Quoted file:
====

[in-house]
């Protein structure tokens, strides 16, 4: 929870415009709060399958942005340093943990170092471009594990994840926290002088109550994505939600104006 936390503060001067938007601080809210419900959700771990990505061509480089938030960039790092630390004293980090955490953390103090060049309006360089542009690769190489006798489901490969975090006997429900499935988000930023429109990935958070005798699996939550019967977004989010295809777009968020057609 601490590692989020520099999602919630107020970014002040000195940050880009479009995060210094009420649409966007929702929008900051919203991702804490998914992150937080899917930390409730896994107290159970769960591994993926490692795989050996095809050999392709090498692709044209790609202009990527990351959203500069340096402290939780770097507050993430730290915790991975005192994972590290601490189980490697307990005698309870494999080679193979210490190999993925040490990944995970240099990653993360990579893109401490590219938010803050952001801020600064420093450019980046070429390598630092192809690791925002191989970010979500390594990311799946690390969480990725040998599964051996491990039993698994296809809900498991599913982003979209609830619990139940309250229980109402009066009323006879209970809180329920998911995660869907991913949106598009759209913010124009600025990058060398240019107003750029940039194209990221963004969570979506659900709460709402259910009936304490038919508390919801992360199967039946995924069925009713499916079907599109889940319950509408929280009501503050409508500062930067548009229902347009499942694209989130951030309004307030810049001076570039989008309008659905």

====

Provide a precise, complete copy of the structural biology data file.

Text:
[in-house]
């Protein structure tokens, strides 16, 4: 929870415009709060399958942005340093943990170092471009594990994840926290002088109550994505939600104006 936390503060001067938007601080809210419900959700771990990505061509480089938030960039790092630390004293980090955490953390103090060049309006360089542009690769190489006798489901490969975090006997429900499935988000930023429109990935958070005798699996939550019967977004989010295809777009968020057609 601490590692989020520099999602919630107020970014002040000195940050880009479009995060210094009420649409966007929702929008900051919203991702804490998914992150937080899917930390409730896994107290159970769960591994993926490692795989050996095809050999392709090498692709044209790609202009990527990351959203500069340096402290939780770097507050993430730290915790991975005192994972590290601490189980490697307990005698309870494999080679193979210490190999993925040490990944995970240099990653993360990579893109401490590219938010803050952001801020600064420093450019980046070429390598630092192809690791925002191989970010979500390594990311799946690390969480990725040998599964051996491990039993698994296809809900498991599913982003979209609830619990139940309250229980109402009066009323006879209970809180329920998911995660869907991913949106598009759209913010124009600025990058060398240019107003750029940039194209990221963004969570979506659900709460709402259910009936304490038919508390919801992360199967039946995924069925009713499916079907599109889940319950509408929280009501503050409508500062930067548009229902347009499942694209989130951030309004307030810049001076570039989008309008659905």